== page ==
It was funny the first 200 times, but eventually got on my nerves. Debra wasn’t trying to hurt me, but every time she said it, I was reminded that I had failed my family. One evening, as we were traveling from Provo to Salt Lake City and approached the spot she said, “there’s the …” There was a short pause before she finished with “… temple.”

I looked over and saw her gazing above the silos to the newly completed (and beautifully lit) American Fork temple, situated in the foothills above the hog farm. Debra had raised her sights just enough to look past a painful and ugly memory to see something beautiful and meaningful. She never pointed out the hog farm again.  


Every time I recall this story I am reminded of the basic principle of attitude and the effect that it has on our lives.  Now before you accuse me of saying Debra has a bad attitude, let me define what an attitude is.

An attitude it a predisposition to act in a particular way in a particular situation. And we have thousands of attitudes about everything in our lives – some are good and some are bad.

I have a bad attitude about cottage cheese. I don’t have to think about it at all. I can’t stand to look at it or smell it, much less eat it. I complain every time it is on the table and actually resent attempts to disguise it in lasagna, Jell-O or mix it with fruit. It is my least favorite rotting milk byproduct and I don’t understand people who eat it.

I have a good attitude about cold milk. I don’t have to think about it at all. I love the taste and the creamy texture. I even enjoy the lingering aftertaste on the back of the pallet. It is especially delicious as a chaser for chocolate and Heaven forbid you would eat Fruit Loops without it. (Yes, I slurp the leftover milk out of the bottom of the bowl when finished.) Don’t drink milk? I don’t get you!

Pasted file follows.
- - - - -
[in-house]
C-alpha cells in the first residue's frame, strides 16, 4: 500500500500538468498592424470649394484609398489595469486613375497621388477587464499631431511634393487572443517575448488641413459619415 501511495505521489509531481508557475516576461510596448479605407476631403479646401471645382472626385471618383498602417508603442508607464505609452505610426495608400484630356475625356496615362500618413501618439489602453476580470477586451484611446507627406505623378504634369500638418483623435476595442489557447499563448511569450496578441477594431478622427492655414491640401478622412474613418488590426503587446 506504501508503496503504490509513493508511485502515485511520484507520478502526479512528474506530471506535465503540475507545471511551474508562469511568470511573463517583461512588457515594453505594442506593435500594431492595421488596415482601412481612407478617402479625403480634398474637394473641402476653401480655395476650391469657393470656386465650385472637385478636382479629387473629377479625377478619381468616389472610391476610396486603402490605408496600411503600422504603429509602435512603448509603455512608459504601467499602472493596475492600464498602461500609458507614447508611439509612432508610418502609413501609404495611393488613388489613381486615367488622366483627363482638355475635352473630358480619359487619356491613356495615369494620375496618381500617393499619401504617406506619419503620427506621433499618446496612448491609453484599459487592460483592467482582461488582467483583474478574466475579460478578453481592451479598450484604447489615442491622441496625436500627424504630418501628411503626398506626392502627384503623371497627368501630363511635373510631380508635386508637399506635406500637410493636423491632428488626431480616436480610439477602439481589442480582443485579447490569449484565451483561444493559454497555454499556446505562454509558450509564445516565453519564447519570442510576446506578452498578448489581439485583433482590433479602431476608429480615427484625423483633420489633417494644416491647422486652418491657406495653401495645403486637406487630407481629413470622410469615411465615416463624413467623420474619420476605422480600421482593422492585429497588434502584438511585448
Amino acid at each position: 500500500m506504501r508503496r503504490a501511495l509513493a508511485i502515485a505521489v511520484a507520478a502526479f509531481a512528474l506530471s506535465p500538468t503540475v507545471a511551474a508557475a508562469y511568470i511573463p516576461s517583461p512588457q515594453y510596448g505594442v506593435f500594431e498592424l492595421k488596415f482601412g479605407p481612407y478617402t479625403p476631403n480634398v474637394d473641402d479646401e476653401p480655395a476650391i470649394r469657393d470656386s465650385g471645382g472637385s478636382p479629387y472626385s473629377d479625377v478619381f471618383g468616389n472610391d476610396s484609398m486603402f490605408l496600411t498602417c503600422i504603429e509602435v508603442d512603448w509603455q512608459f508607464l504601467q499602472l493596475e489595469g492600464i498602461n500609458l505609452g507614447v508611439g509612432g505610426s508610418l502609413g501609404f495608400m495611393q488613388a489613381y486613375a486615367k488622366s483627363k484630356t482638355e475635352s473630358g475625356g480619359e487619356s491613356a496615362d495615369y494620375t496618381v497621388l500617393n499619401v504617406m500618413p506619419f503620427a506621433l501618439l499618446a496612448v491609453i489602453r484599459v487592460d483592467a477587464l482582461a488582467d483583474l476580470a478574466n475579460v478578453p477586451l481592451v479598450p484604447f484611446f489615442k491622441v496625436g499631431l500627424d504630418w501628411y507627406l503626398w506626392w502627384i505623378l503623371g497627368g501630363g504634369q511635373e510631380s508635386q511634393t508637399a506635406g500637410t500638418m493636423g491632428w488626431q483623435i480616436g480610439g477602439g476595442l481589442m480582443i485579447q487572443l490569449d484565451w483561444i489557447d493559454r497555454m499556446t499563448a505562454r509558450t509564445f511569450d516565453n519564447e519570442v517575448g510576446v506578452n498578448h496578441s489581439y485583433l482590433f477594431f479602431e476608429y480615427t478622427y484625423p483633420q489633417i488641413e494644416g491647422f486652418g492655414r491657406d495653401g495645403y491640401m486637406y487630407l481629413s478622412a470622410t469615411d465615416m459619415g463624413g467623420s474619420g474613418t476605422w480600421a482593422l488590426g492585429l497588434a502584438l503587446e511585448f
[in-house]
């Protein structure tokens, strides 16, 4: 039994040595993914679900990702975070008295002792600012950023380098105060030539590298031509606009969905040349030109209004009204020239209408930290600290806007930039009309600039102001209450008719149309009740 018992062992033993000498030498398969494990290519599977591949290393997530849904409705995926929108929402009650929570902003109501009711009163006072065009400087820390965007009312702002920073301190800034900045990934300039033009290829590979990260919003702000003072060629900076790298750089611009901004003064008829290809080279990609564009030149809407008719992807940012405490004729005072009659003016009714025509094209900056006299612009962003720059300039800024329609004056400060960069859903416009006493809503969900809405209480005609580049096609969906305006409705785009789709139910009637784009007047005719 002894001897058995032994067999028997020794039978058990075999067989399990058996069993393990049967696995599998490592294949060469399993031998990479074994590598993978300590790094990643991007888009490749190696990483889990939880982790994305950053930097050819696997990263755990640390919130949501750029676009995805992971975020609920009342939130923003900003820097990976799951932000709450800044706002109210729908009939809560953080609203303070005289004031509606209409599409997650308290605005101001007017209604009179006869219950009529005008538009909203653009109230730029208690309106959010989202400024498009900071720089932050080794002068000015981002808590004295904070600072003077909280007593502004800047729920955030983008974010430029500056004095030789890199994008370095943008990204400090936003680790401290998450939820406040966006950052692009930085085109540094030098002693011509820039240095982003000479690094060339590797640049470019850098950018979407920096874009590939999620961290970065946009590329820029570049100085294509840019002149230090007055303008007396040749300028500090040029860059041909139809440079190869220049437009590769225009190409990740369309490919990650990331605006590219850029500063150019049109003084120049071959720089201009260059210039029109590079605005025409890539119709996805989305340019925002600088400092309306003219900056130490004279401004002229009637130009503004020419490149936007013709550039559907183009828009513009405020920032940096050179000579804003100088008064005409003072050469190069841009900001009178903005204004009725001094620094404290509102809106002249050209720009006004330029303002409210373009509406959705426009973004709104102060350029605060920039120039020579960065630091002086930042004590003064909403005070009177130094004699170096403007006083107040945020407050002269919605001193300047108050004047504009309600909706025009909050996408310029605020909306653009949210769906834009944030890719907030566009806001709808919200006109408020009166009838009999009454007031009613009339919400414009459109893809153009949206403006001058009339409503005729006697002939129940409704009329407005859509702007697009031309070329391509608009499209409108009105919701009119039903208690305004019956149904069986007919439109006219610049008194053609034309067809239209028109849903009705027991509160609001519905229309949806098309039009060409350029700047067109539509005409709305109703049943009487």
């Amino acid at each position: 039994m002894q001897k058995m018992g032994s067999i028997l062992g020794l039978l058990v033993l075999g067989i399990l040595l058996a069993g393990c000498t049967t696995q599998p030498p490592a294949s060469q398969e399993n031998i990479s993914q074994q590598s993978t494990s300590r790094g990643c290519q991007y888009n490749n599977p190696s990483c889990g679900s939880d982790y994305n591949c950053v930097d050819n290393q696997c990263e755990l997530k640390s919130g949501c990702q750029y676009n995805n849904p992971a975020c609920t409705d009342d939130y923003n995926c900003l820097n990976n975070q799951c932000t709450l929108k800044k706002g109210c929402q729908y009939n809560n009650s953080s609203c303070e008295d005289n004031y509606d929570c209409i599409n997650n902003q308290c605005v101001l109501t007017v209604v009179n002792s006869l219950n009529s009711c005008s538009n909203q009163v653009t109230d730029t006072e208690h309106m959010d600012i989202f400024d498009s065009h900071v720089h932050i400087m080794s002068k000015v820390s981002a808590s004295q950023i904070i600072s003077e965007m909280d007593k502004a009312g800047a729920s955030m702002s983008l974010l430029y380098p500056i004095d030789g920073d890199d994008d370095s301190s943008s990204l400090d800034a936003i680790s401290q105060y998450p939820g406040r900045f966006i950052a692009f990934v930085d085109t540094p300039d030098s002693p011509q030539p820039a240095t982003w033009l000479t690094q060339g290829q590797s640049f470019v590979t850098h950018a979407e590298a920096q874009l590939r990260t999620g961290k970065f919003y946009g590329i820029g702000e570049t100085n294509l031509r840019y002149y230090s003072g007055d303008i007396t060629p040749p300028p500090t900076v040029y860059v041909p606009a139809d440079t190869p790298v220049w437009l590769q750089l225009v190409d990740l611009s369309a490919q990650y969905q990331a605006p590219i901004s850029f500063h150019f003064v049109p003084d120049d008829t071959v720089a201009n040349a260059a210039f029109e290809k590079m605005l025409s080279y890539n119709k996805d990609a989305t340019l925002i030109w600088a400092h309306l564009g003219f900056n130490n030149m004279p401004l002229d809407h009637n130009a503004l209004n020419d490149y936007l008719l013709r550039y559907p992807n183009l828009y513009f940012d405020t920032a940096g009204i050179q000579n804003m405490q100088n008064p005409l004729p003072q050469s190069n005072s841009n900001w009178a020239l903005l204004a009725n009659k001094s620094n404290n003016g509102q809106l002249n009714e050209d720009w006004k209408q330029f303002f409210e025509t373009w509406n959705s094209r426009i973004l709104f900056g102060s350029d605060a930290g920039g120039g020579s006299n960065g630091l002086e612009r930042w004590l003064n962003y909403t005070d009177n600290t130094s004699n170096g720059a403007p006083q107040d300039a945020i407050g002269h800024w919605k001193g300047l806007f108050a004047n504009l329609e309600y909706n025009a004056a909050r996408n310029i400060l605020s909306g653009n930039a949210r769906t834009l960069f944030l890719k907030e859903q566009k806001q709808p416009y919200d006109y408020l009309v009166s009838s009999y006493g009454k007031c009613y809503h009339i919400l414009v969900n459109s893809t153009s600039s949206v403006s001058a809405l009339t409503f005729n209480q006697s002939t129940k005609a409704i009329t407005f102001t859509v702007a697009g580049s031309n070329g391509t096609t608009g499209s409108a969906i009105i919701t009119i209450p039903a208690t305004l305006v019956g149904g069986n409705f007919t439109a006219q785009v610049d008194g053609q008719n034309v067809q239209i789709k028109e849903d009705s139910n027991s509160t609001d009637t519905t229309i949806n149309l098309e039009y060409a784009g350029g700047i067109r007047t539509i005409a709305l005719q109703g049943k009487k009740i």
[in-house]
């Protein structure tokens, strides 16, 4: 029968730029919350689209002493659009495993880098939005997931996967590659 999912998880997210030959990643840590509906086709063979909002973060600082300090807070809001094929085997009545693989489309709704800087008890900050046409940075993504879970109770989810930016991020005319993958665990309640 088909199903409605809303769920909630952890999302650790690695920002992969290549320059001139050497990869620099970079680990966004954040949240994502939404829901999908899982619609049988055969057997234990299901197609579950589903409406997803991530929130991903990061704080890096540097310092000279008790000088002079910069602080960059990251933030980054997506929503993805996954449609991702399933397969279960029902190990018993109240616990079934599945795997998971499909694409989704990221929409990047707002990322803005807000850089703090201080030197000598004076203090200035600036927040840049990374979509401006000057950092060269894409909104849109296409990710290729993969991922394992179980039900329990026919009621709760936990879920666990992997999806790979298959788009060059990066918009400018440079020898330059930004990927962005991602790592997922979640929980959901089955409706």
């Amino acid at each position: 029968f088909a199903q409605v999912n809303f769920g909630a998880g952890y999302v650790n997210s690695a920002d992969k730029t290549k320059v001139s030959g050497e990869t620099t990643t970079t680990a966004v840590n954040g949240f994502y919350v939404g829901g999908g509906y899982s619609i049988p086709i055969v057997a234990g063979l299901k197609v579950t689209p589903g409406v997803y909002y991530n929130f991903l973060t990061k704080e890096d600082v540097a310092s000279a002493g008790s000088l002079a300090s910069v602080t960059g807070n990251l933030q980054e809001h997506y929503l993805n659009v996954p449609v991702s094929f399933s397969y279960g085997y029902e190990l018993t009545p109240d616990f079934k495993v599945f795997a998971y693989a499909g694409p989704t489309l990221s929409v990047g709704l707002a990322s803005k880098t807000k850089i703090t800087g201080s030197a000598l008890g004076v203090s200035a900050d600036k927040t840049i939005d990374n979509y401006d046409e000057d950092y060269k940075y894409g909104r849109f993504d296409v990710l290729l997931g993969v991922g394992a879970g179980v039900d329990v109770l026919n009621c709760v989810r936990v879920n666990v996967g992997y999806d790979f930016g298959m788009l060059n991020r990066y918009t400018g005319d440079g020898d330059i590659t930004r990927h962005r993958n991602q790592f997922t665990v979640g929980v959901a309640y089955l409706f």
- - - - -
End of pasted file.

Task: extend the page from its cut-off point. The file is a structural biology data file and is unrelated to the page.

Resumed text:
Attitudes about food substances don’t make me good or bad. They are just part of who I am.  However, they do affect my life. Sometimes I choose to pass on the lasagna and offend the cook. I ask for milk refills at I-HOP and that costs me more. Attitudes lead to thoughts and motives, and thoughts and motives lead to actions and behaviors. It is the basic principle of attitude. 

Debra had a bad attitude about the hog farm. She didn’t have to think about it. When we drove by it, she remembered the dirty, beat up house; the nauseating smell and the fear of being stuck there. She couldn’t help herself from pointing it out. She didn’t realize that it hurt my feelings or made me uncomfortable being with her, but her attitude affected all that.  

We cannot possibly worry about every attitude in our lives and frankly some just don’t matter, but others make a huge difference.  How does your attitude toward your mother-in-law affect your marriage? How does your attitude toward diet and exercise affect your health? How does your attitude about your minister affect your spirituality and religious devotion?